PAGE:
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A Low-Cost Way To Milk One Cow
When Sandra Kay Miller needed a way to milk her daughter’s 4-H cow, she turned to equipment that was well over 50 years old.
“An older neighbor I bought hay from was selling his dairy goats,” recalls Miller. “He gave me a Babson milker, but said I’d need a new compressor for it.”
Miller asked him if all it needed was a new compressor, and he said yes. So she bought one at Harbor Freight. When the milker didn’t work, she tore it apart and rebuilt the pulsator. It still didn’t work, so she asked another neighbor for help.
“He asked me if I was trying to blow the milk back into the cow’s udder,” laughs Miller. “He then explained I needed a vacuum compressor, not an air compressor.”
Miller went to work on the old compressor, tearing it apart and replacing valves and a pressure gauge. Once she learned about Hamby Dairy Supply, Mayville, Mo., it was fairly easy. They carry parts and products for dairy producers, whether cow, sheep or goat. The company also has a long list of manuals for everything from pulsators and vacuum pumps to calf pulling instructions. Each can be downloaded as a PDF from the site at no cost.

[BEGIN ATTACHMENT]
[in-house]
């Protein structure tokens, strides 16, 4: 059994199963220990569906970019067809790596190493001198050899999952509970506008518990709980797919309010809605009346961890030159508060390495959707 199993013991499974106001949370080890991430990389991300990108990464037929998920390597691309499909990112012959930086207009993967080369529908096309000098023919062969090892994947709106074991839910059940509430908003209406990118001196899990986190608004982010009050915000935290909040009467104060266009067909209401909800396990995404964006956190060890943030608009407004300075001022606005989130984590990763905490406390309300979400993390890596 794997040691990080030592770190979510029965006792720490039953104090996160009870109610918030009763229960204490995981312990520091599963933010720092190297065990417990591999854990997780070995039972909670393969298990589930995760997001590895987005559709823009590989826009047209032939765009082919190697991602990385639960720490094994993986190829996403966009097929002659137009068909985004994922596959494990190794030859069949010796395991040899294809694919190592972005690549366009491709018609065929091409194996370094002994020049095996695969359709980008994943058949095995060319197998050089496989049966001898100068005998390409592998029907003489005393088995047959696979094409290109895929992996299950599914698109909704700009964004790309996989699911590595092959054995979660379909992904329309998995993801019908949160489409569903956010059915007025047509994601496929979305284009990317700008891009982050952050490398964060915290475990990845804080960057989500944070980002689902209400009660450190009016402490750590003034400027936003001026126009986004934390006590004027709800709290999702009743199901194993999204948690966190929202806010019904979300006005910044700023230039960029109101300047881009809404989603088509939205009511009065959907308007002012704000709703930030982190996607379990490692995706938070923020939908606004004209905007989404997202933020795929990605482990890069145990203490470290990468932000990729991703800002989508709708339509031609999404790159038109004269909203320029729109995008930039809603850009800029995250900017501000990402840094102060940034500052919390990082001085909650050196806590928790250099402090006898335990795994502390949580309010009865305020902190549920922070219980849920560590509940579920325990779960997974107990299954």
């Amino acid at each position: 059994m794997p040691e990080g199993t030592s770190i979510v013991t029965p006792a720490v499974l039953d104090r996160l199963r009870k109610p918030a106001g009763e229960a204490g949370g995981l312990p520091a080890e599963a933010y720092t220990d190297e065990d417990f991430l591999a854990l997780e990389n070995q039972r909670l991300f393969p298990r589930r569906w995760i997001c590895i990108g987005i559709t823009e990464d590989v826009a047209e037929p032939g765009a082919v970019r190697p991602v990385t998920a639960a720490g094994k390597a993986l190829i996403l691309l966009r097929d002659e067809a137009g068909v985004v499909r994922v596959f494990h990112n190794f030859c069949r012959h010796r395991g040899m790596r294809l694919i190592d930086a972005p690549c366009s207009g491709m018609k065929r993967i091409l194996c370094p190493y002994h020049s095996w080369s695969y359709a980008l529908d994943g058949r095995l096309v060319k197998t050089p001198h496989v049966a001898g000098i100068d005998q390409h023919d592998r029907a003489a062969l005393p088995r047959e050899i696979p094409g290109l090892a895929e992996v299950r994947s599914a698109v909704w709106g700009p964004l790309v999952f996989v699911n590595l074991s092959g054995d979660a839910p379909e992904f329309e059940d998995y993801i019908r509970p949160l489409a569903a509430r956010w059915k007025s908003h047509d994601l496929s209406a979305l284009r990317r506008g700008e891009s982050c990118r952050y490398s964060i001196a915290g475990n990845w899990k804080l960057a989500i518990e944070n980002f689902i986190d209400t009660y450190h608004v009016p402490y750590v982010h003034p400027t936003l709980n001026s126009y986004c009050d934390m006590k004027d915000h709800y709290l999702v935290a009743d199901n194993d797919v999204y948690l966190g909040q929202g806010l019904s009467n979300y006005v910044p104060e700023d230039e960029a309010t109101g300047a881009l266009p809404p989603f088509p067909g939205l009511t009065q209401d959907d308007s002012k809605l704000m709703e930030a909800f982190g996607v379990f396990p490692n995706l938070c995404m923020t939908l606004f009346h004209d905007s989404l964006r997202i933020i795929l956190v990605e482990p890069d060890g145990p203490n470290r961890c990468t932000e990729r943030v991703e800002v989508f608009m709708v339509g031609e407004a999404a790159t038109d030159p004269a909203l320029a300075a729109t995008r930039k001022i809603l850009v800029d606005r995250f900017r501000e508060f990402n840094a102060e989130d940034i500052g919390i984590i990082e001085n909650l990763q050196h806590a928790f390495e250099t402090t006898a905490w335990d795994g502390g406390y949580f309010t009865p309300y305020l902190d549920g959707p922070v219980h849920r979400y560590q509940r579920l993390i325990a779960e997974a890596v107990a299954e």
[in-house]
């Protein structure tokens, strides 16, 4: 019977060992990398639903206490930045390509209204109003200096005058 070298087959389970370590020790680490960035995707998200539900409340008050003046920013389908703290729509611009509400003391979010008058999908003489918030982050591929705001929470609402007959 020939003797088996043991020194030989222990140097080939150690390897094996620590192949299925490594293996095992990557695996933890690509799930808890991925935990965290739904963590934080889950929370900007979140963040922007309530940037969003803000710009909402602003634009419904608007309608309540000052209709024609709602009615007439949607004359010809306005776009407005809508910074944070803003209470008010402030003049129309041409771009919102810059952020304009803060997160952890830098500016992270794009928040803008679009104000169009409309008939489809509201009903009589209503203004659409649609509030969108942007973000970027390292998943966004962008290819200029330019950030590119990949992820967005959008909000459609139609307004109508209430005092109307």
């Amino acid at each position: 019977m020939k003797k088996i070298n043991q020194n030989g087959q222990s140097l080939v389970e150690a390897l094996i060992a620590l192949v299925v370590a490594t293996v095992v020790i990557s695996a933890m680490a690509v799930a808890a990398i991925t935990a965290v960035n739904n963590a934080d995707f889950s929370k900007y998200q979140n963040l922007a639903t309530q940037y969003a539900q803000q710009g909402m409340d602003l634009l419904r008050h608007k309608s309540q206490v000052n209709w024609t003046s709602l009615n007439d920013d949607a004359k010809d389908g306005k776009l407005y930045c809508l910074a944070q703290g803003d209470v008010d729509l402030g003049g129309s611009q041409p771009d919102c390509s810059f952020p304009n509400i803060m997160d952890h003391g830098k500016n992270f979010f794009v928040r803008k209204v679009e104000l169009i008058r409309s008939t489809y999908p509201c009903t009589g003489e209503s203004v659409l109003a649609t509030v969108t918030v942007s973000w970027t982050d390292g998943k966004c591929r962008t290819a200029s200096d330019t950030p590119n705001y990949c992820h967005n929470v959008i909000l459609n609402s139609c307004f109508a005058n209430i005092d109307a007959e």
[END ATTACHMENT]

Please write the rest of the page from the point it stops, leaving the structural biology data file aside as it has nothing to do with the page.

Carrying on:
“The great thing about Babson Brothers vacuum compressors, which were first produced in 1939, is that they have such an elegant and simple design,” says Miller. “Thomas Edison helped them with the design. Once I rebuilt it, it worked like a charm.”
She says old equipment like her milker can be a low-cost way to get started in dairy. “When I mentor young farmers, I tell them to go on eBay and to farm auctions of older farmers and look for similar equipment,” says Miller. “A new belt may be all that is needed.”
Contact: FARM SHOW Followup, Painted Hand Farm, P.O. Box 256, Mt. Holly Springs, Penn. 17065 (ph 717 860-9385; sandra@paintedhandfarm.com; www.paintedhandfarm.com).

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2019 - Volume #43, Issue #5